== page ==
Digital Service Standard for Local Government

25 July 2016

Our Senior Manager for Digital Transformation, Natalie Taylor, explains how and why City Hall is working with Local Gov Digital to help implement a Local Government Digital Service Standard across London councils.


Digital Service Design in central government

I was fortunate enough to be working at the Government Digital Service (GDS) whilst the Digital by Default Service Standard (DbDSS) was being developed. I spent several months running the digital spend approvals team and advising colleagues across government on how their work would need to be delivered in order to be approved. To do this I had to be very well versed in the DbDSS, not to mention 100% signed up to the principles behind it.

I sat in on mock-assessments as GDS ramped up for their full implementation and ran them for the exemplar services I was working on, to practise for the actual assessments we would have to pass later on.

This was a rocky time for digital in central Government. Huge change was afoot and change is never easy, but this was the beginning of a revolution and has led to the mass transformation of the way in which Government transacts with citizens. I’m sure you are already familiar with what an incredible difference GOV.UK and GDS has made to the user experience of many, many services which Government provides.

As part of this work I was responsible for delivering the new Registered Traveller exemplar, working with Home Office colleagues.  I found that using the DbDSS gave us a really useful framework to work within, it helped us to focus on what was important and to ensure that everything we did was according to digital best practice. I coached the team in preparation for the DbDSS assessments and am pleased to say we passed with flying colours.


Digital Service Design in local government

Since joining City Hall in September 2014, I was primarily focused on the delivery of the new platform. Bringing my experience of the DbDSS I helped to introduce similar ways of working here, which I have blogged about previously. Making these changes has brought vast improvements to the way we deliver digital products, but I did notice that the DbDSS wasn’t quite right in the Local Government context. Most of the principles remain the same, but some thinking needed to be done on how the standard could be adapted to suit local councils.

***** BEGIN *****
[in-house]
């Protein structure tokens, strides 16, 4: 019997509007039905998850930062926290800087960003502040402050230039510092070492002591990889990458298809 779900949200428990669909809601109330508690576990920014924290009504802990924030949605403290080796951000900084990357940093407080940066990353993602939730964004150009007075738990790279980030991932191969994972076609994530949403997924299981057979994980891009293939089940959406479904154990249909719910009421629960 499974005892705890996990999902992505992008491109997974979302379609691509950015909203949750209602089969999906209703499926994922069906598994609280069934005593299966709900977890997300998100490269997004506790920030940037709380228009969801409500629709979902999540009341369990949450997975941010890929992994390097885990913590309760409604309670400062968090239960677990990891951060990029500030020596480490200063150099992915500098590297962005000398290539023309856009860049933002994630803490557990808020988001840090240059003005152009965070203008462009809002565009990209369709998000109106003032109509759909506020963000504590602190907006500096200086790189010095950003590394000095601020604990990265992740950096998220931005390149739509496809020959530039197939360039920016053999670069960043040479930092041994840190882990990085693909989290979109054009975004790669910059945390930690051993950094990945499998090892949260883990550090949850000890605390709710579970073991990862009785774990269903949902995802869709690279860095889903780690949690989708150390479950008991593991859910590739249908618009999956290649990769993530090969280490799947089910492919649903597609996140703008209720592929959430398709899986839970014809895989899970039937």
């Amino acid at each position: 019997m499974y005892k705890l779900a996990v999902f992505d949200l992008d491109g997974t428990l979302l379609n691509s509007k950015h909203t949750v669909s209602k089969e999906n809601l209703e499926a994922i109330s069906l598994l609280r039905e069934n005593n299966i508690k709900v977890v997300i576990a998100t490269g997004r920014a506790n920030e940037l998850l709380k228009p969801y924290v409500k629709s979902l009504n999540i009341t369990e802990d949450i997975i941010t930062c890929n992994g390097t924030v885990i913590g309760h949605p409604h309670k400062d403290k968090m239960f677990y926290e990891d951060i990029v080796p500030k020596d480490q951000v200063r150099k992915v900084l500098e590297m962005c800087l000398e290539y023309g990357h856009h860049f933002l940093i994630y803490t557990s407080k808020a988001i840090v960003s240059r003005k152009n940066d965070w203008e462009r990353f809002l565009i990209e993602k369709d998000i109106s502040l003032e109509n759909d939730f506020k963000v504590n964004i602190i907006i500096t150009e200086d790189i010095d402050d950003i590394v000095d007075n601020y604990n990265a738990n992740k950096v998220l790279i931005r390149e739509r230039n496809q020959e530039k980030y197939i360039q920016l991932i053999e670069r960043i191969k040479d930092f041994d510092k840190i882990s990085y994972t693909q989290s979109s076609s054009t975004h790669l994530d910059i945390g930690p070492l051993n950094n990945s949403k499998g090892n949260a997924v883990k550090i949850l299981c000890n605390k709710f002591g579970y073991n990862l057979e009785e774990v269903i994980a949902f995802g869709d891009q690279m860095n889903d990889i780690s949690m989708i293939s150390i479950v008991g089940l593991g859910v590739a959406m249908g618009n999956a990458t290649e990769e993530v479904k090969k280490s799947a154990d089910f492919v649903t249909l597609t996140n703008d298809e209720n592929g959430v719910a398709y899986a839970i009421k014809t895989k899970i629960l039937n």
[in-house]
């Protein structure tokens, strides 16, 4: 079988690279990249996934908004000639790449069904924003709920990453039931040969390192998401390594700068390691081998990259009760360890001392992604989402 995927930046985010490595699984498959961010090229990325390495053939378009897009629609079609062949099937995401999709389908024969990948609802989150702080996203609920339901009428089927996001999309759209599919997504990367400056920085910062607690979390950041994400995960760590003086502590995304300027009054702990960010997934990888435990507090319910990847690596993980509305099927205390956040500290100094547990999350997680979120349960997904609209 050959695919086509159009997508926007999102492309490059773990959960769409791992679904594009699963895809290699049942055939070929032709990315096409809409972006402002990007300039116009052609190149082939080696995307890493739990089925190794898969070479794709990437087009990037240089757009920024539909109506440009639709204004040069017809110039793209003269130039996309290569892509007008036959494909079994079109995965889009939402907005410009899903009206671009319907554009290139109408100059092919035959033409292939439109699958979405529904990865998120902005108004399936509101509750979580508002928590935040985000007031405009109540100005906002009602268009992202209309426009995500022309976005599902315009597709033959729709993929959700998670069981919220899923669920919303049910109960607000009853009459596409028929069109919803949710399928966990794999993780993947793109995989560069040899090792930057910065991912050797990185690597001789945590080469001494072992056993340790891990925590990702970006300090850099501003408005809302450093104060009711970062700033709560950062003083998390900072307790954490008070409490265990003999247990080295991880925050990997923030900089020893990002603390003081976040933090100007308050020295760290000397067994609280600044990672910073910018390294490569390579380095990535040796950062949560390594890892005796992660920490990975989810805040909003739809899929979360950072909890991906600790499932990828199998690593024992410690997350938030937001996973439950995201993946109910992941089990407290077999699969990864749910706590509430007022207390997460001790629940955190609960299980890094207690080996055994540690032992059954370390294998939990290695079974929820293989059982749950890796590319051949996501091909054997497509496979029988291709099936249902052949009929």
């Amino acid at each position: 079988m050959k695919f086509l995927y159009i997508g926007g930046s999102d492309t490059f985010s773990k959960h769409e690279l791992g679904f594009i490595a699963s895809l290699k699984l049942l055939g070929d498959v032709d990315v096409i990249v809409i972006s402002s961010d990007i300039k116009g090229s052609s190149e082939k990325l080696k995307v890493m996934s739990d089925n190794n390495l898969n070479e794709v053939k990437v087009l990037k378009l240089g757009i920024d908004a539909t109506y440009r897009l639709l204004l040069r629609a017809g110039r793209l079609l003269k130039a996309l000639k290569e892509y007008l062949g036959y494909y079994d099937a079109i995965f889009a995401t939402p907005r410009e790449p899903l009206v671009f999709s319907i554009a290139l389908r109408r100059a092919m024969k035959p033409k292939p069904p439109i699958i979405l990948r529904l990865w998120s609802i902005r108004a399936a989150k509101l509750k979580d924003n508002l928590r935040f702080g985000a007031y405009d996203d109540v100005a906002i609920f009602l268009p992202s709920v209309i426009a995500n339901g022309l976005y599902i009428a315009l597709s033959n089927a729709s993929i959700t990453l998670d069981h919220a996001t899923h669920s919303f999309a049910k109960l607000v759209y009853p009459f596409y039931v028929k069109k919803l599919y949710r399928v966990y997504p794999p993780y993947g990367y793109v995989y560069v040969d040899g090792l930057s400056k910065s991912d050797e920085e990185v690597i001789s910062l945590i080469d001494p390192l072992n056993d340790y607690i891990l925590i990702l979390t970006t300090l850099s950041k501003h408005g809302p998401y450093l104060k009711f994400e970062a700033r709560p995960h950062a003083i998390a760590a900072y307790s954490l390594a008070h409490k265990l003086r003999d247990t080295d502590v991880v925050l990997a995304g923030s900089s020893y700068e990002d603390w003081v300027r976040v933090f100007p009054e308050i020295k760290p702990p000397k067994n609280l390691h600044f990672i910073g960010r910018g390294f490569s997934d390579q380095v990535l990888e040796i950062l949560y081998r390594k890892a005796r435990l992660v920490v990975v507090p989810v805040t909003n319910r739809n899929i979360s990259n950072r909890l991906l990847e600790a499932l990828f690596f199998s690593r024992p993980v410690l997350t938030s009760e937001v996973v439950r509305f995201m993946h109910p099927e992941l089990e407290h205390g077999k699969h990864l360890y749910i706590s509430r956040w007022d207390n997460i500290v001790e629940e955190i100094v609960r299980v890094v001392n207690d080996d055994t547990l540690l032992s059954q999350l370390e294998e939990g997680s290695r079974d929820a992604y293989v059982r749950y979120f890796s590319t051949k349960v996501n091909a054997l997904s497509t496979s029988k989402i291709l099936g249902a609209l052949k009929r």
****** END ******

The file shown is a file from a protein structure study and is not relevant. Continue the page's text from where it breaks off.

Then earlier this year I came across a GDS blog post about how Local Gov Digital, a peer group for local government digital types, was working with GDS to do exactly that. I immediately got in touch with their Vice Chair, Phil Rumens, to find out how I could help and discuss how this might work for London’s government.


A London peer group

I discovered that Local Gov Digital planned to start building regional peer groups to help implement the standard and I quickly volunteered to facilitate London’s group. Last week, we held the first meet-up for the London peer group, hosted by Camden and run jointly between us. It was an extremely productive afternoon, with representatives from ten London boroughs discussing how best the standard could be implemented across London councils. You can read about it in more detail and find out how to get involved.

I am very enthusiastic about the positive impact this work could have for local government across the country and in particular for Londoners. The need to spend money wisely, coupled with people’s expectations of digital customer service, mean that local government can’t afford to ignore the digital by default agenda.

Although there are pockets of great work already happening, without common, open standards that we are all signed up to, we won’t be able to ensure that Londoners get the consistency, good quality and value for money that they deserve, no matter which borough they live in. This peer group is a fantastic opportunity for us to work together across London to support London councils in further collaboration and knowledge sharing, to share experience, skills and research so that resources can be used most effectively.

Working with London councils to find out how we can help them adopt the standard is the first step on the journey to achieving this and I am really looking forward to helping London on this digital journey.  

As well as the London peer group, we will also be hosting a national summit this autumn here at City Hall, London. This event is open to anyone representing or working in the public sector. I hope to see you there.

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